Alice Jordan (MSW '79) has spearheaded the development of family friendly campus policies and innovative student support services over the course of a 25-year career at UC Berkeley. As director of the Women’s Resource Center, Jordan established a welcoming home base for student families. The Student Parent Program, which she currently oversees at the Transfer, Reentry and Student Parent Center, evolved from this early beginning into a set of innovative services and resources that have become a national model for other campuses. She has also served as a graduate field education instructor for the MSW-MAP program since receiving her MSW in Community Organization, Planning and Administration, with a concentration in Children/Family Services in 1979.
Why did you pursue an education and career in the field of social welfare?
I was an undergraduate in social welfare -- my father was a professor of social work so I didn’t have any choice! I went to both Wisconsin and Illinois, large public universities. I was working in nonprofits with children and families since the age of 16. When I finished my undergraduate degree, it was the 60s. I really came west to Berkeley because this was the place where things were happening. Plus it wasn’t as cold!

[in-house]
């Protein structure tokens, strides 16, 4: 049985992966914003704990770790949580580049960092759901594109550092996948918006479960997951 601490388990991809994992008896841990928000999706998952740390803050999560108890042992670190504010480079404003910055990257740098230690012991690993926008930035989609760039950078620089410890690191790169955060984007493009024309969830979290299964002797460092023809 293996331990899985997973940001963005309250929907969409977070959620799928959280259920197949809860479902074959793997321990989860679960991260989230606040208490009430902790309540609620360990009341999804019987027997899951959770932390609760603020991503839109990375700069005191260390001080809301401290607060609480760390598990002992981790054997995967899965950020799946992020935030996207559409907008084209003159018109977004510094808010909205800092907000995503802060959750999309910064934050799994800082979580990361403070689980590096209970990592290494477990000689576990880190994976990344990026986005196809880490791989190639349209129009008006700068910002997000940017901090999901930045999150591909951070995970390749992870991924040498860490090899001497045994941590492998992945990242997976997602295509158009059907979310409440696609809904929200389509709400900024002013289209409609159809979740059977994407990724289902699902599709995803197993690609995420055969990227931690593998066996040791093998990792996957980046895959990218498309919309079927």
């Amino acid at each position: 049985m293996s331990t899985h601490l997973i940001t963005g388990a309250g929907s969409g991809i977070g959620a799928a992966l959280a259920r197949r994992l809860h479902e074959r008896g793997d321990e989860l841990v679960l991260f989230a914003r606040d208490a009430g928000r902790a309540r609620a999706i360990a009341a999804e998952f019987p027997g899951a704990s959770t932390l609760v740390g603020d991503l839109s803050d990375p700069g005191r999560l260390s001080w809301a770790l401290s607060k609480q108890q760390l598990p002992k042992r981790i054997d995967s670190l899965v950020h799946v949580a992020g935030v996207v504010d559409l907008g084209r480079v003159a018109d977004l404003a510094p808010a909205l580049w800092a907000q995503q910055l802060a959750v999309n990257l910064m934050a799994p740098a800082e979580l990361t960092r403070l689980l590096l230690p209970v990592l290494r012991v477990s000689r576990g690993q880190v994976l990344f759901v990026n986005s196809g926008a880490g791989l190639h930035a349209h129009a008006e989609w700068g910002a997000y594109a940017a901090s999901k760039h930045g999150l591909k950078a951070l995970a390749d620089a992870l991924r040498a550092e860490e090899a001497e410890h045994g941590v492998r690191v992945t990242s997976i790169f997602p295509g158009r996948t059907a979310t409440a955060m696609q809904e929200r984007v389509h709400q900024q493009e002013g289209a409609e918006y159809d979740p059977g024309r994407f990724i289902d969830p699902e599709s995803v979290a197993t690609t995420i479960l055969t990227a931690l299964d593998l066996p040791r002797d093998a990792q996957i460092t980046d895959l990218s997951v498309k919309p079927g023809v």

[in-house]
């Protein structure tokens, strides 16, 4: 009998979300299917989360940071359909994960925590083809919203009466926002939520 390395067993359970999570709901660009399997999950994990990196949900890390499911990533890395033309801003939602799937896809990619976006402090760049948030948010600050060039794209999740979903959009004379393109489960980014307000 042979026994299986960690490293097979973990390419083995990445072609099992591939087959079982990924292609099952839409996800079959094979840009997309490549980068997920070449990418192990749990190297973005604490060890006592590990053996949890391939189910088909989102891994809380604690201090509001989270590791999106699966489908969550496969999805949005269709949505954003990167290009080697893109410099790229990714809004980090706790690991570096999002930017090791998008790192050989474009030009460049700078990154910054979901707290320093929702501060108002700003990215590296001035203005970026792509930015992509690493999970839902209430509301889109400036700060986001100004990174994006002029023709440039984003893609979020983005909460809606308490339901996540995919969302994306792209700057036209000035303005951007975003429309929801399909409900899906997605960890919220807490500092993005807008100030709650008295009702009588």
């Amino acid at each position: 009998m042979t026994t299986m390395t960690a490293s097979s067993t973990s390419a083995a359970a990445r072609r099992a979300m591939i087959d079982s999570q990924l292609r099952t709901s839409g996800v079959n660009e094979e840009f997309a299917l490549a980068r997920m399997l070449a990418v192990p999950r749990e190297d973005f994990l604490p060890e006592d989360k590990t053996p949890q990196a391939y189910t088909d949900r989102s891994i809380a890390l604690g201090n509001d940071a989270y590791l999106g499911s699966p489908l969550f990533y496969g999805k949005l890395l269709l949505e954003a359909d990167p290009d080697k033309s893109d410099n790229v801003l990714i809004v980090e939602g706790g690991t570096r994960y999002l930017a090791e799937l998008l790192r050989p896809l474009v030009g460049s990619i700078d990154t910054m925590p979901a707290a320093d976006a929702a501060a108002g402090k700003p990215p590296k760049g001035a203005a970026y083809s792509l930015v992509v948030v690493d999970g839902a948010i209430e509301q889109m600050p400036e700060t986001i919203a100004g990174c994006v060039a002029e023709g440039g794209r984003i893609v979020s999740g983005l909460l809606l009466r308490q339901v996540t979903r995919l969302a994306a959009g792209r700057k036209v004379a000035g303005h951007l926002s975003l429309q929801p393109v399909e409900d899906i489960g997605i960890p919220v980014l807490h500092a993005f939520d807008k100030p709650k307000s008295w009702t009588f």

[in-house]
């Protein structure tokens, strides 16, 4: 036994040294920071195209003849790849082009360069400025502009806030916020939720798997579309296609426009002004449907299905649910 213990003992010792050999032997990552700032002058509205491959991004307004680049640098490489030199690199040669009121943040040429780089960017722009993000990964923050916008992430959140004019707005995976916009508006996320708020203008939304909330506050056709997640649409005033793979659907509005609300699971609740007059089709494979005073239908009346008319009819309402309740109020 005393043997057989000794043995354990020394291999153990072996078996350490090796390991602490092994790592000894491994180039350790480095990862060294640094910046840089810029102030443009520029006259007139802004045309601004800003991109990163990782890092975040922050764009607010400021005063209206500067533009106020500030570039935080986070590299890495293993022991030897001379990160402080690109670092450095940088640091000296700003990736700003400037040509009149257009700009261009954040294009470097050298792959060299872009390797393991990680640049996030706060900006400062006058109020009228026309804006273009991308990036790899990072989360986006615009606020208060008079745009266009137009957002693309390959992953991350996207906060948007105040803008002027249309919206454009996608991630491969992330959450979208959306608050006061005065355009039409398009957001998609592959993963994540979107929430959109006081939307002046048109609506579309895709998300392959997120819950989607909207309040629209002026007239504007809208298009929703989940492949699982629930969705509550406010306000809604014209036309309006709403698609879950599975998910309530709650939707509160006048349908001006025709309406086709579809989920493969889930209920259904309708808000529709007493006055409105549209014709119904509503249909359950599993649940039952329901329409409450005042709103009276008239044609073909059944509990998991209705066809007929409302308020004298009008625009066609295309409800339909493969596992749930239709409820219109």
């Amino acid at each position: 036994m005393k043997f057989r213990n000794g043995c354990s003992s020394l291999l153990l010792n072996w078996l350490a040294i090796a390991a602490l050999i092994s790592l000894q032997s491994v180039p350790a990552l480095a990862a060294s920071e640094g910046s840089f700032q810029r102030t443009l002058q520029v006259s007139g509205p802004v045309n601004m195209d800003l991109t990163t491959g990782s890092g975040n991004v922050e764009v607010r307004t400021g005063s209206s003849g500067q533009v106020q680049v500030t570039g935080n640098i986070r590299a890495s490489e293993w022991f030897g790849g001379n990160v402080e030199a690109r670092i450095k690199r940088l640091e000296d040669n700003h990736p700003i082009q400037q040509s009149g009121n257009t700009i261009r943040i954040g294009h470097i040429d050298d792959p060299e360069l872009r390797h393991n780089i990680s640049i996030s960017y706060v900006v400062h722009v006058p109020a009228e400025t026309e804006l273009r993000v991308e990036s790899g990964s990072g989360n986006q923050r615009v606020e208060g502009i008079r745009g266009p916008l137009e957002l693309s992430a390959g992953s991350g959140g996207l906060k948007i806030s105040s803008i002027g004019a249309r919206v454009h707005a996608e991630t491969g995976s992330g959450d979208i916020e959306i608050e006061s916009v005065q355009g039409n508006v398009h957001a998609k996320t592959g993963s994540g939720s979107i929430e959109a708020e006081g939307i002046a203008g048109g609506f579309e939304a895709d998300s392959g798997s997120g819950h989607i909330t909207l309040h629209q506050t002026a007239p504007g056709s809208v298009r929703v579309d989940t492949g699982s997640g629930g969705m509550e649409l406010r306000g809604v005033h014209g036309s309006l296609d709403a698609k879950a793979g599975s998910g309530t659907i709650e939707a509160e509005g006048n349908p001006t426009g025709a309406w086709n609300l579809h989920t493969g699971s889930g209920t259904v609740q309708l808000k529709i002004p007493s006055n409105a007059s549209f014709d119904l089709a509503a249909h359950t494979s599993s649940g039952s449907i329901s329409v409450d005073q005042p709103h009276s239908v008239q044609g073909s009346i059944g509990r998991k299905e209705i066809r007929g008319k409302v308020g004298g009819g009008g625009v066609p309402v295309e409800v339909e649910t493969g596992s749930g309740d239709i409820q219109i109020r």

Why did you enroll in the UC Berkeley School of Social Welfare?
I was directing a nonprofit, and I came back to Berkeley after having worked in direct practice. I did not come here specifically to go to graduate school, but I ultimately pursued an MSW because people with undergraduate social welfare degrees realize the need for that at some point.
I enrolled in the School of Social Welfare’s Management and Planning program, and at the time I was directing a local nonprofit called Berkeley Children Services. It was a City of Berkeley-funded agency and its role was childcare needs assessments and to create childcare programs for low-income families. You can’t do this anymore, but I served my first- year placement at my agency. In my second year, I created a placement for myself in Washington as an intern with our then-senator, Alan Cranston, in his child and human development subcommittee. I was interested in social work in politics, social policy and social change -- that is why I chose a MAP concentration and a focus on community organization.